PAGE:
As a Wyoming farm gal, I was raised with the phrase “It’s better to aim for the stars and miss than to aim for a cowpie and hit.” Well, that’s great advice … unless your goal actually is to hit the cowpie.
My scanning goal really was that simple, but for some reason, aiming at the cowpie just wasn’t working. So I changed strategies and aimed for the stars. The result? Read on to find out. And hopefully, by sharing my scanning journey, it will help you on your scanning journey.
For anyone with children, or with other family members such as nieces or nephews, the answer to whether or not we should scan our old family prints, slides and negatives may seem quite obvious.
But, when I received this email from Jennie, asking me why she should go through all the trouble of taking on such a big scanning and organizing project when she doesn’t have younger family to pass it on to, I was struck with the thought that many of you might be asking yourselves the same question. Maybe even for some of you who actually do have family to pass your scanned collections on to!
If you don’t have or know anyone that will truly cherish your scanned photo collection once you’ve passed, is there even a single reason to scan any of your old family photos?
Today is the big day! This is easily the biggest day for Scan Your Entire Life since July 5, 2010, when I had finally built up enough confidence to post the first article on this brand new website.
Now, almost 8 years later, I’m extremely excited to finally make the first public announcement on this website of my brand new membership and training course.
This online training course with professionally-produced video lessons, and some that are text-only when most appropriate, will teach even the most technologically-challenged person the basic steps for scanning their photos and documents. Gain confidence to make all the right scanning choices.
Being a man of action as well as words, my son Mark bought me a slide scanner and taught me how to use it. I scanned in the slides of the Holy Land without much difficulty. I was delighted to be able to view them on my computer with the same ease as I could view the digital photographs that I had started taking in 1999.
The remainder of the slides came first. Then I started work on the prints in the photograph albums that I had lovingly curated over the decades. The physical albums had started to deteriorate to the extent that some of them were falling apart. Scanning the prints was an ideal way to remedy this. I also scanned in all the prints that had not made the cut for the photograph albums but I had kept nevertheless. I also spent several months scanning in approximately 4,000 negatives. All in all I must have scanned nearly ten thousand photographs in one form or another.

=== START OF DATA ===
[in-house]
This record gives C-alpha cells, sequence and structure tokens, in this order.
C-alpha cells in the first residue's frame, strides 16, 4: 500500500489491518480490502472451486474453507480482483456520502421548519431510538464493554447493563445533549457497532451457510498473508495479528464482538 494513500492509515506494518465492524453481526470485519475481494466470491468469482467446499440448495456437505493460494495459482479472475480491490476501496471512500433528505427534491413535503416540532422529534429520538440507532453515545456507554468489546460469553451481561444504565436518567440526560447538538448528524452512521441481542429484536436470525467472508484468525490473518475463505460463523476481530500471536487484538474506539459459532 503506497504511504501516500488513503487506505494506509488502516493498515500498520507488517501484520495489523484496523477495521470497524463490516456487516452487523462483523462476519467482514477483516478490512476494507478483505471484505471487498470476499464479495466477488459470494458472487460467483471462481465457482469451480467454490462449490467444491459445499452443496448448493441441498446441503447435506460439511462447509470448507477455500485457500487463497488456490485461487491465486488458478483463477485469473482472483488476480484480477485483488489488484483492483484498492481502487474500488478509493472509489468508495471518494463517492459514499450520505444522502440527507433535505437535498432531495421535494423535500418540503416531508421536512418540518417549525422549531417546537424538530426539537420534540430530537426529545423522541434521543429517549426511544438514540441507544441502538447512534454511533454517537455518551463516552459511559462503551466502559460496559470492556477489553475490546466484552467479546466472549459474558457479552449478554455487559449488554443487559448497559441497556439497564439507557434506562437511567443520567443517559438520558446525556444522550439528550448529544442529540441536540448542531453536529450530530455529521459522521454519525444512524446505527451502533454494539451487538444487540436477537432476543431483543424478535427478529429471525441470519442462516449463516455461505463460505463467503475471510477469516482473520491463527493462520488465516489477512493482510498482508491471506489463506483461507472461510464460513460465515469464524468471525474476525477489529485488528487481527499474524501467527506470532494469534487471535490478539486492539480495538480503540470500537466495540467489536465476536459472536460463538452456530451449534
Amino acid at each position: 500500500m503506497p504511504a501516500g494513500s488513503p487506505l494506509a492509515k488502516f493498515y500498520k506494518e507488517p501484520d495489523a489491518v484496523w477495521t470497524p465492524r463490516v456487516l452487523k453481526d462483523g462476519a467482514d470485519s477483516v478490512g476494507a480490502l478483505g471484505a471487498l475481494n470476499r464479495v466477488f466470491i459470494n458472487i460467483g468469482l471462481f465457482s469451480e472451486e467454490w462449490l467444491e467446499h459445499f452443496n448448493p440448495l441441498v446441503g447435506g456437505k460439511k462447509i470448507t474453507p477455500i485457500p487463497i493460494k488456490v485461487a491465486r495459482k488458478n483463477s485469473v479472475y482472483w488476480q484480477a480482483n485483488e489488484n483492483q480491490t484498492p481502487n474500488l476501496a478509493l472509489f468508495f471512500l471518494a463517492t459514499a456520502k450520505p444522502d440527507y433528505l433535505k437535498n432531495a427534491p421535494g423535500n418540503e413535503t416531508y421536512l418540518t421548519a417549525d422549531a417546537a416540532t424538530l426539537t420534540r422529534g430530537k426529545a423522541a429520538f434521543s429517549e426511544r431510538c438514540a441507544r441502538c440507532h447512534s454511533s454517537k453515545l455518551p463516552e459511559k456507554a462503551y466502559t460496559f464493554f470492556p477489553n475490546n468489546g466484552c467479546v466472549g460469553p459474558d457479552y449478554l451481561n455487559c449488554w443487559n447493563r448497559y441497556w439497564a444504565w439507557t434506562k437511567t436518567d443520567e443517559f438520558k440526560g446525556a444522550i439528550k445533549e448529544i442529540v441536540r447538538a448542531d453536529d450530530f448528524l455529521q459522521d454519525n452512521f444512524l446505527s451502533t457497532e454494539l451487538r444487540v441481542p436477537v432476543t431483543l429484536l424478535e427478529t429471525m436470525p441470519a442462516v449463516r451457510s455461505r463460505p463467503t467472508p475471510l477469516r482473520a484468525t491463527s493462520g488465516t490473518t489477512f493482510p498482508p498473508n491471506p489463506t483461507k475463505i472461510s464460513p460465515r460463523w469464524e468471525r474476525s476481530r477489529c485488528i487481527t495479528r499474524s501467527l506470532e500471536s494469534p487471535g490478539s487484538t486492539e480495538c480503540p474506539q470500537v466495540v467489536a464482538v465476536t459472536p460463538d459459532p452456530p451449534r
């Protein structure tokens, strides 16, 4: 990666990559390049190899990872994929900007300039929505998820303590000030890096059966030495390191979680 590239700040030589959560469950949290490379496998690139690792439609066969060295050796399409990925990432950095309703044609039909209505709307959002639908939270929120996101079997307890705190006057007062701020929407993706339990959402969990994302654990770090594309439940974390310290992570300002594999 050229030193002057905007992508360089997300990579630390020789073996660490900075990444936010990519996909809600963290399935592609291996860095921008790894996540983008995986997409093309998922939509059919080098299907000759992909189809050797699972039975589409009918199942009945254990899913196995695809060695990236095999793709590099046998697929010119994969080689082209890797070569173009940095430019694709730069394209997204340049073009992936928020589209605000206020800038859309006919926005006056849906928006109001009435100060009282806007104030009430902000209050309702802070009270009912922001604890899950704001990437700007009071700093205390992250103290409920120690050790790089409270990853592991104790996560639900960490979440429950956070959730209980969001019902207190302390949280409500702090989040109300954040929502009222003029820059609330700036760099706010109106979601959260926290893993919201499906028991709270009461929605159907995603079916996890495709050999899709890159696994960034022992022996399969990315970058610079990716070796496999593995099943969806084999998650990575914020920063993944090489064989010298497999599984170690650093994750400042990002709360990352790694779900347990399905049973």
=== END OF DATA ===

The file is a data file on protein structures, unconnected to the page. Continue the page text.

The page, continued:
Whether you need something techie for your Dad, meaningful for your mom, big for yourself, fun for your close friend, or a gift card idea for someone you know is going to send you a gift card, Scan Your Entire life is here to help.
My Holiday Gift Guide is full of ideas handpicked by yours truly, all for those who have a love or an appreciation of scanning analog photos and the close topics to it —such as digital photography and genealogy.
A success story from a Scan Your Entire Life reader who offered to share with us his experience and workflow scanning and labeling his personal photo collection.
“It can be done. I know because I’ve done it. Anyone could be forgiven for feeling intimidated when confronted by the prospect of digitising an accumulation of multiple lifetimes’ worth of prints, negatives and slides. However, I recently successfully completed a project to digitise nearly two thousand items despite working a demanding full-time job. In this article we’ll look at why I did it, how I did it and how you can do it too.”